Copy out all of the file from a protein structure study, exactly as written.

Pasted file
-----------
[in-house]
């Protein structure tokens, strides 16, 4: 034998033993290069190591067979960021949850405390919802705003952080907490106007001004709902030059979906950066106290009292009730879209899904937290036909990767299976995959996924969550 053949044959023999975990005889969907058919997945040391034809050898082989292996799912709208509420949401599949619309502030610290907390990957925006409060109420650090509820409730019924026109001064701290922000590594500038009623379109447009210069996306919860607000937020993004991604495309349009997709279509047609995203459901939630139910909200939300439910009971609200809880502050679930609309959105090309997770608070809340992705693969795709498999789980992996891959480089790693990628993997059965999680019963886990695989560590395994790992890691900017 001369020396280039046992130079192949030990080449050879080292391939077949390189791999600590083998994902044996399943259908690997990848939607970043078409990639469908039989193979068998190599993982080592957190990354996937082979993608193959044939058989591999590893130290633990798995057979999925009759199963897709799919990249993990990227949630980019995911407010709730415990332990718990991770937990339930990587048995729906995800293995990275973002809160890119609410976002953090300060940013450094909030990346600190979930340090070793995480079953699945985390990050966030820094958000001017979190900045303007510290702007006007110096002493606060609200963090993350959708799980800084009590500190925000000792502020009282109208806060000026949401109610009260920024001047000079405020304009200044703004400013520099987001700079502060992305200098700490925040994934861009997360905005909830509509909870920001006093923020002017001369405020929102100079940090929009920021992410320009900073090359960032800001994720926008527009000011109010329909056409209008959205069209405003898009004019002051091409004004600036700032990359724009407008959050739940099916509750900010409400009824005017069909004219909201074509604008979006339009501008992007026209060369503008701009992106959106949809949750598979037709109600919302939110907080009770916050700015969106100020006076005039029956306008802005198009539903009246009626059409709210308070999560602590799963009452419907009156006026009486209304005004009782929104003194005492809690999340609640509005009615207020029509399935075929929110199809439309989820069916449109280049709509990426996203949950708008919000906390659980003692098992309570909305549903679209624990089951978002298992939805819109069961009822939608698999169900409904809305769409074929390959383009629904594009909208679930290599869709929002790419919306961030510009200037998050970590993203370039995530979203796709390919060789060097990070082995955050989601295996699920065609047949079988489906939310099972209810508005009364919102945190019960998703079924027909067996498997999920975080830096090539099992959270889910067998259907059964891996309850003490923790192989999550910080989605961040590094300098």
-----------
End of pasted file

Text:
[in-house]
């Protein structure tokens, strides 16, 4: 034998033993290069190591067979960021949850405390919802705003952080907490106007001004709902030059979906950066106290009292009730879209899904937290036909990767299976995959996924969550 053949044959023999975990005889969907058919997945040391034809050898082989292996799912709208509420949401599949619309502030610290907390990957925006409060109420650090509820409730019924026109001064701290922000590594500038009623379109447009210069996306919860607000937020993004991604495309349009997709279509047609995203459901939630139910909200939300439910009971609200809880502050679930609309959105090309997770608070809340992705693969795709498999789980992996891959480089790693990628993997059965999680019963886990695989560590395994790992890691900017 001369020396280039046992130079192949030990080449050879080292391939077949390189791999600590083998994902044996399943259908690997990848939607970043078409990639469908039989193979068998190599993982080592957190990354996937082979993608193959044939058989591999590893130290633990798995057979999925009759199963897709799919990249993990990227949630980019995911407010709730415990332990718990991770937990339930990587048995729906995800293995990275973002809160890119609410976002953090300060940013450094909030990346600190979930340090070793995480079953699945985390990050966030820094958000001017979190900045303007510290702007006007110096002493606060609200963090993350959708799980800084009590500190925000000792502020009282109208806060000026949401109610009260920024001047000079405020304009200044703004400013520099987001700079502060992305200098700490925040994934861009997360905005909830509509909870920001006093923020002017001369405020929102100079940090929009920021992410320009900073090359960032800001994720926008527009000011109010329909056409209008959205069209405003898009004019002051091409004004600036700032990359724009407008959050739940099916509750900010409400009824005017069909004219909201074509604008979006339009501008992007026209060369503008701009992106959106949809949750598979037709109600919302939110907080009770916050700015969106100020006076005039029956306008802005198009539903009246009626059409709210308070999560602590799963009452419907009156006026009486209304005004009782929104003194005492809690999340609640509005009615207020029509399935075929929110199809439309989820069916449109280049709509990426996203949950708008919000906390659980003692098992309570909305549903679209624990089951978002298992939805819109069961009822939608698999169900409904809305769409074929390959383009629904594009909208679930290599869709929002790419919306961030510009200037998050970590993203370039995530979203796709390919060789060097990070082995955050989601295996699920065609047949079988489906939310099972209810508005009364919102945190019960998703079924027909067996498997999920975080830096090539099992959270889910067998259907059964891996309850003490923790192989999550910080989605961040590094300098």